Future gaming operators could see tax burden reduced if they manage to attract more clients from outside mainland China

Gaming concessionaires could see their tax burden reduced if they manage to attract clients from other jurisdictions outside Mainland China, the Legislative Assembly standing committee currently evaluating the bill revealed.

After several meetings held by the AL commission to debate the first version of the general gaming law, an amended version has been provided by the government to the commission today (Friday) with several changes included, committee chairman, legislator Chan Chak Mo indicated after the meeting.

The Macau SAR government charges an effective tax rate of 39 per cent on casino gaming gross revenue, 35 per cent in direct government tax, and the remainder in a number of levies to pay for a range of community and social causes.

A levy of 1.6 per cent is also collected by authorities to concessionaires to fund the Macao Foundation’s cultural, social, economic, educational, scientific, academic and philanthropic activities, with another 2.4 per cent collected for urban and tourism development, and the local social security fund.

However, according to the new gaming law draft submitted by authorities to the commission today, gaming operators could see these two extra levies exempted if they can prove they have attracted gamblers from other jurisdictions to the SAR.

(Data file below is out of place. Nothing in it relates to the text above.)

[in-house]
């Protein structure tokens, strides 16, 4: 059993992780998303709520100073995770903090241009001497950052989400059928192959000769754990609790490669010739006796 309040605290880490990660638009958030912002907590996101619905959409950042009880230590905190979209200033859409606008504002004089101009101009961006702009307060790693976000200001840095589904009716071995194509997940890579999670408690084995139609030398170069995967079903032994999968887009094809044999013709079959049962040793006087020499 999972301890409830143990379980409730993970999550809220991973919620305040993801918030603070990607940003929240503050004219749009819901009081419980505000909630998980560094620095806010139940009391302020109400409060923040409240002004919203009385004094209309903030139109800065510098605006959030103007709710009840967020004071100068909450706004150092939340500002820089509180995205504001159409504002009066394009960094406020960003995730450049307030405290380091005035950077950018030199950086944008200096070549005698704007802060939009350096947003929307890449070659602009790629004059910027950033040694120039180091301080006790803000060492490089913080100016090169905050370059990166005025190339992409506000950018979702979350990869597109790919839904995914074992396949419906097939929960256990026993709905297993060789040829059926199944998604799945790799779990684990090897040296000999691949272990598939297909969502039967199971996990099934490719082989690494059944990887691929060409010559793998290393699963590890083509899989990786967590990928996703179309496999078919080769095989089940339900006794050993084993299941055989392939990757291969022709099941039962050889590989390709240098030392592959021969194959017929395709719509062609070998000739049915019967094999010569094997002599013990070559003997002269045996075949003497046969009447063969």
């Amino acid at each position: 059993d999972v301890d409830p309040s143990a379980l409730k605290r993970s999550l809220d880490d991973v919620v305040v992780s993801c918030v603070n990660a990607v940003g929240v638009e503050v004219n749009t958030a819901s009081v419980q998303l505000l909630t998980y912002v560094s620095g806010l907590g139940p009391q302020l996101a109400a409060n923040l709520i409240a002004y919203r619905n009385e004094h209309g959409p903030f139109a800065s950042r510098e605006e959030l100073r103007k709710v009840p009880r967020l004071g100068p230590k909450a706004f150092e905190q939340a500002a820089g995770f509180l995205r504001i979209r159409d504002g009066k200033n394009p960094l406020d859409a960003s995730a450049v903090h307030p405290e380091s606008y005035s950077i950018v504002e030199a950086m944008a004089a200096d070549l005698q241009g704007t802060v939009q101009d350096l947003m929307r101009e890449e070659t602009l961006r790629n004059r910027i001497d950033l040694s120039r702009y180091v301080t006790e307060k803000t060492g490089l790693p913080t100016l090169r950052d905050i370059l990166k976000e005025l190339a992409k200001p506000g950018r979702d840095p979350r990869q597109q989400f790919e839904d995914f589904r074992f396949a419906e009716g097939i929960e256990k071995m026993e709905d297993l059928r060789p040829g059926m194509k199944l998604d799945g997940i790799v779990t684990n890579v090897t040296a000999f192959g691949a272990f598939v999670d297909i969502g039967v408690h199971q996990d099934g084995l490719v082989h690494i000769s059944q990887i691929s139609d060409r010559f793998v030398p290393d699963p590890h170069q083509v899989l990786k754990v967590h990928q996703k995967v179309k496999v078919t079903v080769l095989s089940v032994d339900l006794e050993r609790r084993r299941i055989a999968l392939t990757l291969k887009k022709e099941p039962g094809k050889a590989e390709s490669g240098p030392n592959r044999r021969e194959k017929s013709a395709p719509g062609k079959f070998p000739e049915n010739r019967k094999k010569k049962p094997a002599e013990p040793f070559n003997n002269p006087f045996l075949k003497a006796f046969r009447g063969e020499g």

“The government thinks we have to explore more foreign markets to attract clients from other clients since most of our clients come from mainland China, they say we need to do this to attract more foreign clients,” Chan said after the meeting with the media.

“Before almost 80 per cent of gamblers and tourists come from mainland China, 10 per cent from Hong Kong and five per cent from Taiwan. But we also used to have more tourists from Thailand, South Korea and Japan”

One of the reasons cited by Chan for the change included amendments to China’s criminal law in 2020 targeting overseas gambling operations targeting Chinese nationals.

The new crime added to Article 303 of China’s criminal law targeted gaming activities both within and outside of China and stated that guilty parties could be jailed for between five and 10 years if found to be organizing or soliciting Chinese citizens to gamble outside the country’s borders.

“Considering the changes in the Chinese gaming criminal law, maybe we need to explore other markets, that’s why the government changed this article, to try and attract more foreign clients,” Chan added.

However, Chan noted that the Chief Executive will still have to authorise the exemption after consulting the Macau Gaming Committee, and exceptions could be of different levels to different concessionaires, according to the success of their client diversification efforts.

The committee head said he agreed with the changes but noted that some legislators were worried the exemption could have an impact on the local social security fund.

Chan also estimated that after two or three more meetings the commission will be able to sign the final draft version on June 10 and submit it to the AL plenary for voting, right before the current deadline for the end of gaming concessions on June 26.

The current gaming license concessions are still set to expire on June 26 but authorities have already revealed intentions to extend them until December 31 so as to allow for the completion of the gaming law legislative process and carrying out a new concession public tender.